July 9: Saturn reaches opposition
Saturn will be well placed for observation in Sagittarius, fully illuminated by the sun as it makes its closest approach to Earth. Even though Saturn will still be over nine-times the Earth-sun distance, it will be visible to the naked eye as a magnitude 0.1 golden-hued "star." On top of this, Saturn's rings will be inclined at an angle of 24 degrees to us — almost the maximum inclination they can have — so viewing through a medium-sized or larger telescope you will be treated to one of the best views of the planet's famous ring system, as well as some of its larger moons. [See an incredible image of Saturn at opposition over New York City]
August: Boeing crewed test flight launch
Boeing's crewed test flight will depend on the success of the uncrewed mission in March, but should all go well, NASA astronauts Eric Boe and Nicole Aunapu Mann and Boeing astronaut Christopher Ferguson will be heading for the ISS in the first crewed test of the craft. Planned to launch on an Atlas V rocket from Cape Canaveral, Florida, the craft will spend eight days docked to the ISS. This and SpaceX's Dragon test will be milestones in space exploration, opening up the possibilities of commercial spaceflight. [Read about the astronauts who will fly with SpaceX and Boeing]
Early 2019: CHEOPS will further exoplanet knowledge
A combined mission between the Swiss Space Office (SSO) and the European Space Agency (ESA), the CHaracterising ExOPlanets Satellite (CHEOPS) is a planned space telescope that will aid in the study of known exoplanets discovered in previous missions. Launching from the Guiana Space Centre in Kourou, French Guiana, its main goal will be to take measurements of exoplanets which have already had their mass estimated by ground-based surveys. By knowing the radii and the mass of an exoplanet through CHEOPS data scientists will be able to determine the density of the exoplanets, hinting at their composition, which will make them easier to characterize. CHEOPS will also be able to search for shallow transits of planets by measuring photometric signals. [Learn more about the CHEOPS mission]
Nov. 11: Mercury transit across the sun
The passage of a planet across the sun is a rare event to witness. A telescope equipped with a solar filter will be required to watch this transit safely, with a magnification of at least 50x recommended for a good view of Mercury making its way around the sun, which is 277 times bigger than its closest planet. The transit will start at sunrise across North America, with the entire transit visible from the East Coast, South America and west Africa. The transit will be visible from the whole of Africa, Europe and Scandinavia as the Sun sets. Mercury will not make another visible transit until November 2032, so make sure you take this chance! [Learn why Mercury transits are so rare]
Late 2019: Chang'e 5 sample-return mission to the moon
Postponed due to failures with China's Long March 5 launch vehicle in 2017, Chang'e 5 will be the first lunar sample-return mission since the former Soviet Union's Luna 24 back in 1976 and aims to bring back at least 4.4 lbs (2 kg) of moon rock. The region selected for this sample collection is Mons Rümker, a volcanic formation in the Ocean of Storms in the northwest of the moon's near side. China has previously proven it is capable of performing a lunar landing, having had success with 2013's Chang'e 3 lander and Yutu rover, cementing the country's place as a growing power in space exploration. [See photos from China's January 2019 lunar landing]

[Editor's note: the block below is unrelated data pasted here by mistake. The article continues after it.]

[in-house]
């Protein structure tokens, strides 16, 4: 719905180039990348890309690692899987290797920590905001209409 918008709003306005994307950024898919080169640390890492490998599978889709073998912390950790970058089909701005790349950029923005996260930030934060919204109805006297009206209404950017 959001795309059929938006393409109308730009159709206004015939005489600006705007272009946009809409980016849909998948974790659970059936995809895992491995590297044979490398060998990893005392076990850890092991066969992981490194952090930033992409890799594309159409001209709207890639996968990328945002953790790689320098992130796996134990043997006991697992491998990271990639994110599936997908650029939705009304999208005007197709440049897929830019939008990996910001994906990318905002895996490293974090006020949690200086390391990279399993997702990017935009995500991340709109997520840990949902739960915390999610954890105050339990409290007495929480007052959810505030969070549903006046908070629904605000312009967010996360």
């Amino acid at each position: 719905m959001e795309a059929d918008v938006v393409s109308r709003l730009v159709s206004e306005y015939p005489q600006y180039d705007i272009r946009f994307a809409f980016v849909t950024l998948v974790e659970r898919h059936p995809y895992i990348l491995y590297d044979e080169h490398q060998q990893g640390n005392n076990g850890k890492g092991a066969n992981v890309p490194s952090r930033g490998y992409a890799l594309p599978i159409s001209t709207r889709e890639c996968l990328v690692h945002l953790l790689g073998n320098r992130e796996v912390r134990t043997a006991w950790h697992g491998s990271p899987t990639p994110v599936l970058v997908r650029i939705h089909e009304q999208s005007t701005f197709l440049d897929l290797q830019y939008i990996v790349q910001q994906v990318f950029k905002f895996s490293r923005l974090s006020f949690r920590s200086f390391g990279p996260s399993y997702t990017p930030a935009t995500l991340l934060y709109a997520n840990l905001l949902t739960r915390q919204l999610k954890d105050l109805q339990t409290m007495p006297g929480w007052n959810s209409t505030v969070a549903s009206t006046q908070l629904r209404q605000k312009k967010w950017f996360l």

December: Hayabusa2 heads home
The successor to the Japan Aerospace Exploration Agency's (JAXA) Hayabusa sample-return mission, Hayabusa2's target was a carbonaceous — or C-type — asteroid, 162173 Ryugu. Launched on Dec. 3, 2014, the aim of the mission is to study the asteroid and unlock the secrets of the evolution of the solar system, since asteroids are thought to have delivered water — and therefore life — in the solar system's early history. At the time of writing, Hayabusa2 has successfully deployed two rovers onto the surface, which have returned fascinating images and data about this barren, icy space rock, and is preparing to collect three samples for return. In December 2019, Hayabusa2 will begin its homecoming with the precious cargo on board, eventually dropping it off for further study on Earth. [See photos captured by rovers on the surface of Ryugu]
Dec. 26: Annular solar eclipse
A solar eclipse is only possible because the apparent size of the sun and moon are the same in the sky when viewed from Earth. Also known as a 'ring of fire', an annular solar eclipse occurs when the moon is too far away from Earth — due to its elliptical orbit — to block the entirety of the sun's light. Although you can't see the corona this way, the ring of sunlight around the dark moon looks astonishing in itself. The path of the eclipse will start in Saudi Arabia, travelling east across south India, north Sri Lanka and Indonesia. A partial eclipse will also be visible throughout most of Asia and north Australia. [See photos of a recent annular eclipse]
Throughout 2019: OSIRIS-REx surveys Bennu
NASA's OSIRIS-REx spacecraft will continue to survey the asteroid Bennu, where it arrived in December 2018. The survey will inform scientists preparing to gather a sample from the asteroid next year to bring back to Earth. [See photos of Bennu]
Throughout 2019: Hayabusa2 at Ryugu
Also in 2019, Japan's Hayabusa2 spacecraft will continue its work at the asteroid Ryugu, where the spacecraft has already dropped several rovers and is gearing up to begin sample collection efforts. Hayabusa2 arrived at Ryugu in June 2018 and will return samples of the asteroid to Earth in late 2020.
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